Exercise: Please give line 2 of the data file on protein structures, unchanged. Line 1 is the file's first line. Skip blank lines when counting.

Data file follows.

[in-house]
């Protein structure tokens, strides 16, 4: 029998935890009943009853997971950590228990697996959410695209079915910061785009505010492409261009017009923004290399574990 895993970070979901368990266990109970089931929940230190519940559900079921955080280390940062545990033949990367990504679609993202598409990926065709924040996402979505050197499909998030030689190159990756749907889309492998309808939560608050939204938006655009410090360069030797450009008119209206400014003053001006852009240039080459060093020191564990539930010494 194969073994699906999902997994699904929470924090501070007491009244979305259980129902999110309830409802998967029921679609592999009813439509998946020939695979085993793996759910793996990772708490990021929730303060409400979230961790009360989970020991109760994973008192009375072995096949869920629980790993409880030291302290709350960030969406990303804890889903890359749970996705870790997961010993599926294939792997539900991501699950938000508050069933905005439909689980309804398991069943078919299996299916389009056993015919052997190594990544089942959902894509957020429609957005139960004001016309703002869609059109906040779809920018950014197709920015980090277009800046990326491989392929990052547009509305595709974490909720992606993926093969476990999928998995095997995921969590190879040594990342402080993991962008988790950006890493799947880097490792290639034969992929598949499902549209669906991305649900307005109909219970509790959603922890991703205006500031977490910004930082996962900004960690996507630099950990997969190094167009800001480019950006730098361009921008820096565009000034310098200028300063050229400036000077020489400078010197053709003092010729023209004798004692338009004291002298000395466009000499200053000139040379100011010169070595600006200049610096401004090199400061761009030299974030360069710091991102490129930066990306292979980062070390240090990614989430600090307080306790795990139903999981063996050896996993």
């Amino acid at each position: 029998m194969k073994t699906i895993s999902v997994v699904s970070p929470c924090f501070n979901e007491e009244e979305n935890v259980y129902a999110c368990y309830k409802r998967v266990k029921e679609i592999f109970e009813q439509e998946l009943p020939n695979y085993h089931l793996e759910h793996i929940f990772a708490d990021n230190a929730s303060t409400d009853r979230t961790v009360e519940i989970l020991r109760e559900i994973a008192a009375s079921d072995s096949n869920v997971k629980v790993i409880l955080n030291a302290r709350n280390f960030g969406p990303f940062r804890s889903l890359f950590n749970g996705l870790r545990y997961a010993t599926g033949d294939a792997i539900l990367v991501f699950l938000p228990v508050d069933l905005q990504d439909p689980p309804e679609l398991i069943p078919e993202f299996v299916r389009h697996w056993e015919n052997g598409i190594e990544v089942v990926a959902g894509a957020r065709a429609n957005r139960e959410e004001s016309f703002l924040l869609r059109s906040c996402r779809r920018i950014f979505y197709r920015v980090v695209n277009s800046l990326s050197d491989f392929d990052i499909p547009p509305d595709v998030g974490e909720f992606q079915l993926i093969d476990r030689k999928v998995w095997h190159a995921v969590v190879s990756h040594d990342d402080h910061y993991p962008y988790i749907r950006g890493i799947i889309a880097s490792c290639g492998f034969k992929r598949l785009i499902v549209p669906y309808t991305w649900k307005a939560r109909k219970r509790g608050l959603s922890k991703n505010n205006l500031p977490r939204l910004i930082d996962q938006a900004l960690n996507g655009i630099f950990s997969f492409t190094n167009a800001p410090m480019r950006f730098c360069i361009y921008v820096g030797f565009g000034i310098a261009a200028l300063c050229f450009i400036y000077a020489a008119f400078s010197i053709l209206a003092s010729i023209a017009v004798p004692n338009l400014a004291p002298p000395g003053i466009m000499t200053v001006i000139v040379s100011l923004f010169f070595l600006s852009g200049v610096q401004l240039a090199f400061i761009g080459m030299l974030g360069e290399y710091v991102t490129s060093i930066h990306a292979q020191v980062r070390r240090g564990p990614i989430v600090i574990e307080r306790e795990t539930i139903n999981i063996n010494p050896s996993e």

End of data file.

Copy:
């Protein structure tokens, strides 16, 4: 029998935890009943009853997971950590228990697996959410695209079915910061785009505010492409261009017009923004290399574990 895993970070979901368990266990109970089931929940230190519940559900079921955080280390940062545990033949990367990504679609993202598409990926065709924040996402979505050197499909998030030689190159990756749907889309492998309808939560608050939204938006655009410090360069030797450009008119209206400014003053001006852009240039080459060093020191564990539930010494 194969073994699906999902997994699904929470924090501070007491009244979305259980129902999110309830409802998967029921679609592999009813439509998946020939695979085993793996759910793996990772708490990021929730303060409400979230961790009360989970020991109760994973008192009375072995096949869920629980790993409880030291302290709350960030969406990303804890889903890359749970996705870790997961010993599926294939792997539900991501699950938000508050069933905005439909689980309804398991069943078919299996299916389009056993015919052997190594990544089942959902894509957020429609957005139960004001016309703002869609059109906040779809920018950014197709920015980090277009800046990326491989392929990052547009509305595709974490909720992606993926093969476990999928998995095997995921969590190879040594990342402080993991962008988790950006890493799947880097490792290639034969992929598949499902549209669906991305649900307005109909219970509790959603922890991703205006500031977490910004930082996962900004960690996507630099950990997969190094167009800001480019950006730098361009921008820096565009000034310098200028300063050229400036000077020489400078010197053709003092010729023209004798004692338009004291002298000395466009000499200053000139040379100011010169070595600006200049610096401004090199400061761009030299974030360069710091991102490129930066990306292979980062070390240090990614989430600090307080306790795990139903999981063996050896996993």